As the trial for Derek Chauvin begins, we hold our breath

Susan K. Smith.2 1
Susan K. Smith

 

 

By SUSAN K. SMITH

Crazy Faith Ministries

 

This week, the trial for Derek Chauvin begins and many in the Black community are holding their breath.

It is so common for police officers who shoot and kill Black people to escape being held accountable that whenever an officer is indicted and put on trial, we as Black people take a collective breath of relief.

But the breath is incomplete. We inhale hope. Justice has been so elusive for us as a people, that the breaths of hope are welcomed.

But it is the exhaling that is a problem. Black people are seldom able to let out a sigh, a breath, of relief because justice has been served. Even if officers are indicted, juries too frequently vote to acquit them. Families weep and gasp because they must deal with not only the murder of their loved one, but also with the painful reality that the person who has committed the murder has literally gotten away with it.

It is a pain like no other.

According to a recent report on NPR, “since 2015, police officers have fatally shot at least 135 unarmed Black men and women nationwide, an NPR investigation has found. NPR reviewed police, court and other records to examine the details of the cases. At least 75% of the officers were White.”

Even as armed Whites who have committed murders are frequently “taken down” alive by officers, Black people, who are frequently unarmed and have committed far lesser offenses, are gunned down and because of qualified immunity, the officers walk away.

People are protesting, as reported by The Washington Post. The death – the murder – of George Floyd was painful to watch, but the court will not care about what the people saw or that they are protesting. It will not matter. The defense will be that Floyd died not because of what the officer did, but because he might have been on drugs or had an underlying medical condition.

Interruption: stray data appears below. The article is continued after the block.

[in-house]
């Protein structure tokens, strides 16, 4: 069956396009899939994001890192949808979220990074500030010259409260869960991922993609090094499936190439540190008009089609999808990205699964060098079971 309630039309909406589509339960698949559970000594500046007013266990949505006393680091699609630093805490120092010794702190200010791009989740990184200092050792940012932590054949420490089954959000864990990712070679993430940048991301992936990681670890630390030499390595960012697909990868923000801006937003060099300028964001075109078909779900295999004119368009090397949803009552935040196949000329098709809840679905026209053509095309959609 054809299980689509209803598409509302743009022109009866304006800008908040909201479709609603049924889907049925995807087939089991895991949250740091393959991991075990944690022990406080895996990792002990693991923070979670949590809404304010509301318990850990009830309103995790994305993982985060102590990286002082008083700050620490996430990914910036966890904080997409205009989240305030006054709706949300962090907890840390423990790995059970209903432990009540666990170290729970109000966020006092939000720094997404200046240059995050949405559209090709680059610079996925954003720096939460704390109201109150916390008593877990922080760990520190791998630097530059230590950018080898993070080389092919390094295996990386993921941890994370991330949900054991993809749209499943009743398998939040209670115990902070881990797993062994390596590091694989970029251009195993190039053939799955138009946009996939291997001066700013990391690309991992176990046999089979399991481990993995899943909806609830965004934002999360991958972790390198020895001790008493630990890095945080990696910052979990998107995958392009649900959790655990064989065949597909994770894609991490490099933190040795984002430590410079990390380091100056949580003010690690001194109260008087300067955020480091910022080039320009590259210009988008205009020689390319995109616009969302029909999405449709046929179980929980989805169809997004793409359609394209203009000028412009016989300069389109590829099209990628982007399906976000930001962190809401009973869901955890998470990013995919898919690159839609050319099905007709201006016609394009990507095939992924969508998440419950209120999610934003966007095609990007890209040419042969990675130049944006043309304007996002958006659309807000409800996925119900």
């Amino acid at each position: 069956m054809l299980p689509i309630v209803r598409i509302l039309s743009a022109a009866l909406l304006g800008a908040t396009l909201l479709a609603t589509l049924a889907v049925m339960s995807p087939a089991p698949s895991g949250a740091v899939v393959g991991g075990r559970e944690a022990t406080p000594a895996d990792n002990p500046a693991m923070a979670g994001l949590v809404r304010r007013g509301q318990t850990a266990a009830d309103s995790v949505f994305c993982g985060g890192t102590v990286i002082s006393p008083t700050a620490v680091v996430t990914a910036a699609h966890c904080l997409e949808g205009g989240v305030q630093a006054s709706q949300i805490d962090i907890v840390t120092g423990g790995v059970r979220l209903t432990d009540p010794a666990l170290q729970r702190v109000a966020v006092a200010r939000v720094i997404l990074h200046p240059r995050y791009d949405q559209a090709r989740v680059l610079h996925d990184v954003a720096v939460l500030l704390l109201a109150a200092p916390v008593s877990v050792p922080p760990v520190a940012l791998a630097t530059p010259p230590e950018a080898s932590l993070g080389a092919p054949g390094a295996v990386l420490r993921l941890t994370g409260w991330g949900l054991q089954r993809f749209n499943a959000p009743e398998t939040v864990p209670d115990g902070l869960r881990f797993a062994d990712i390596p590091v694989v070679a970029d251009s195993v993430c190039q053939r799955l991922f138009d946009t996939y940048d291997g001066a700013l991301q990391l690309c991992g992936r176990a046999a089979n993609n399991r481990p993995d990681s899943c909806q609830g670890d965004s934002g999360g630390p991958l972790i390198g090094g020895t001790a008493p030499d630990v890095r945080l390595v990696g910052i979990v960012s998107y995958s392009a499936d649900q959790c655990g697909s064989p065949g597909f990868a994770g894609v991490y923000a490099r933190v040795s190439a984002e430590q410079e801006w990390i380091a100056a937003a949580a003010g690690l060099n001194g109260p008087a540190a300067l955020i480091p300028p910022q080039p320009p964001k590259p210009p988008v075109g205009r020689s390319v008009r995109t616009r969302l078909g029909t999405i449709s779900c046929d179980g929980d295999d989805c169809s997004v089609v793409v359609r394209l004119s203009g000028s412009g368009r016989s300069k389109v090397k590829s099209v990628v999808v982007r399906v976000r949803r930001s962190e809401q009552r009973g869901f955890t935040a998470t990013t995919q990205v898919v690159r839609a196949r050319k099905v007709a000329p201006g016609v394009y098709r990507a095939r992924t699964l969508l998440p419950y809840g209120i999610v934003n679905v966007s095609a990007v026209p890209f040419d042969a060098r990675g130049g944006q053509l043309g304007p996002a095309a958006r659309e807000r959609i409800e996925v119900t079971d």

Nobody wants to even think about what it will be like if the jury acquits this officer. The fact that due to the disparity in the way Whites and Blacks are treated by law enforcement was painfully obvious in the aftermath of the Jan. 6 insurrection by White people is making the tensions that already exist all the worse.

This country’s policing system has been flawed prejudiced against Black people since the days of slavery, when Fugitive Slave Laws allowed White people to be deputized and to mete violence against any enslaved Black person who dared flee his or her enslavement.

And of course, the violence that was legally rendered to Black people by their overseers and members of the general society is a part of the legacy of this country.

We are holding our breath.

 

Rev. Dr. Susan K. Smith is the founder and director of Crazy Faith Ministries. She is available for speaking. Her latest book, With Liberty and Justice for Some: The Bible, the Constitution, and Racism in America is available at all booksellers. Contact her at revsuekim@sbcgloba.net.

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